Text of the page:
I was raising the question of whether or not the president, any president, has direct control over these decisions any more.

          Even Naomi Wolf, as fierce a critic of Obama's policies as anyone, suggested as much in a recent interview, twice, so it wasn't just a slip. sorry don't have the link, couple weeks ago. google it.

          but it was along the lines of, after the usual strong criticism of the drone strikes, guantanamo, middle east policy, NDAA, or something in that area, she added, 'but I'm not sure the president has any real power in this area any more."

          I was frankly stunned. I'd long suspected this. And had several aquaintances, one a former black op, suggest the same.

          and where did I mention Bush responsible for drones?

          and did not mean personal affront to you with the "hard to parse" was referring to my own thick-headedness, and suggesting I may have misunderstood you. and that's why I fed back what I got, as you good commnications skills I'd been taught recommend. I could have worded it better to take responsibility on myself.

          my point restated:

          I'm glad Obama said what he did. Its a great step IMHO.

          no man is completely worthless, he can always be used as a bad example.

          by srfRantz on Tue Jan 22, 2013 at 07:21:55 AM PST

          [ Parent ]

        •  WE have different ideas about democracy, then. (0+ / 0-)

          And about reality.

        •  This is just one facet of the many-faceted (0+ / 0-)

          disaster that is the Obama drone program:

          When it comes to “kill lists,” Obama’s weakness has been to act as though the clarity of his judgment is the same thing as a clear standard; perhaps the thought of losing gave him a sense that this wasn’t the case. But what was most vivid for those in the present Administration, in their vision of President Romney haphazardly dispatching drones? Their distrust of Obama’s successor, or embarrassment about what they might be leaving, unattended to, on the Oval Office desk?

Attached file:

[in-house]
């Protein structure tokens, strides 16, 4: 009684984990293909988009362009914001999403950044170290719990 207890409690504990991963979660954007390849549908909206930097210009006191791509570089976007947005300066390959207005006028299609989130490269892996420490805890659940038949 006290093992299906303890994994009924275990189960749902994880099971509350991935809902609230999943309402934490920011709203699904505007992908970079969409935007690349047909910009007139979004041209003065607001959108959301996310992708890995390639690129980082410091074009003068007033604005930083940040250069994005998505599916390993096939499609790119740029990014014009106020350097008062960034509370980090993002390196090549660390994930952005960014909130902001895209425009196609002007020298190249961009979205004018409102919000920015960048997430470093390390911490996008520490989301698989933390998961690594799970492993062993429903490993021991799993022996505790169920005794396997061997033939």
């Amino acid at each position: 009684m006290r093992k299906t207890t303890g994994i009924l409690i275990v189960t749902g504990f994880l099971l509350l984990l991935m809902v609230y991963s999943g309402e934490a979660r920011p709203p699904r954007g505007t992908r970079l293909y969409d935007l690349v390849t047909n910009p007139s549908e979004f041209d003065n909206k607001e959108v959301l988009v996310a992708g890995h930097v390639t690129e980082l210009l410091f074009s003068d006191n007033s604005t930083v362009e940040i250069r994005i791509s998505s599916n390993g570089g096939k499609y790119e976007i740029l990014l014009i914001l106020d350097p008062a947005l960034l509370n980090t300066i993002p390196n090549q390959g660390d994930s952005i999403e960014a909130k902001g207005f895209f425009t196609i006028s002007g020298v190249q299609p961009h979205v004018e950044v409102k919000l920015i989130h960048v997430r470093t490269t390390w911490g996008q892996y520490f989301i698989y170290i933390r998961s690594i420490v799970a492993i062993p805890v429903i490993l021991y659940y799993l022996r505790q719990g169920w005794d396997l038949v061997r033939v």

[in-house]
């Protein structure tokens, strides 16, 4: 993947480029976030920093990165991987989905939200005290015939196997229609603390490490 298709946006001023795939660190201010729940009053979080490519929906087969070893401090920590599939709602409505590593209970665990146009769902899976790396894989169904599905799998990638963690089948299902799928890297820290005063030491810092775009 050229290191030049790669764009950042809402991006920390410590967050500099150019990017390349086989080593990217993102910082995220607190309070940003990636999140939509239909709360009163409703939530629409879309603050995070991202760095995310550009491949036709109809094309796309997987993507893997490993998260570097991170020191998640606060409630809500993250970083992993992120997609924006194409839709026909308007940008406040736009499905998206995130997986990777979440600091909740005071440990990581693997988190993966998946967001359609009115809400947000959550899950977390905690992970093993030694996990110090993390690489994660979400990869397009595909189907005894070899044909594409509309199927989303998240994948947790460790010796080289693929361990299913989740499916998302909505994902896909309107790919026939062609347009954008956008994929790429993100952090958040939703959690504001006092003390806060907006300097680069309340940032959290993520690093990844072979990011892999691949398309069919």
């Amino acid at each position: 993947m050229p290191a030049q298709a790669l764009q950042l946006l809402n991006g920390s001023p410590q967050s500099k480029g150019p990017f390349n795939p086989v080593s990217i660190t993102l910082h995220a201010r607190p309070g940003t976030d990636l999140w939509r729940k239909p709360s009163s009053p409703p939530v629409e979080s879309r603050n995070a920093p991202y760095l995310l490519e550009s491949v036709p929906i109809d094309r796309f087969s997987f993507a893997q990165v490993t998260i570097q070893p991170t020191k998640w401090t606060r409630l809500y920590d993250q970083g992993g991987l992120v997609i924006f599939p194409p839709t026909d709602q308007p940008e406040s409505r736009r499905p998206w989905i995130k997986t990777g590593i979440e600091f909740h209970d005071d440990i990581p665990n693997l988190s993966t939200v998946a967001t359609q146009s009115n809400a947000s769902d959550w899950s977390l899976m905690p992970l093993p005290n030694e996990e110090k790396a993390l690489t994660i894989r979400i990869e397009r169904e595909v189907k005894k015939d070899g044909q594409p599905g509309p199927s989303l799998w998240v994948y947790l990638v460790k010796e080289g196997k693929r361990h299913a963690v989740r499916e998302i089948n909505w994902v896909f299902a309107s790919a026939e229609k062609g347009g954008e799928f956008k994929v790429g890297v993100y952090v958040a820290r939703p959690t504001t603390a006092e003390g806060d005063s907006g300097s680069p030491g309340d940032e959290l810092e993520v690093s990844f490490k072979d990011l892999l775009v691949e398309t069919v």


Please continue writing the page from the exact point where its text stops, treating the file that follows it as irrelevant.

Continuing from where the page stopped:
Just one facet.

          http://www.newyorker.com/...

        •  And this really highlights the "beyond (0+ / 0-)

          comprehension":

          The carve-out would allow the CIA to continue pounding al-Qaeda and Taliban targets for a year or more before the agency is forced to comply with more stringent rules spelled out in a classified document... Among the subjects covered are the process for adding names to kill lists, the legal principles that govern when U.S. citizens can be targeted overseas and the sequence of approvals required when the CIA or U.S. military conducts drone strikes outside war zones.
          But go ahead, Mr. Serious, tell us what the vacuum in your skull is telling you about how great the program is. Because it sure the fuck ain't facts up there.

          http://www.theatlantic.com/...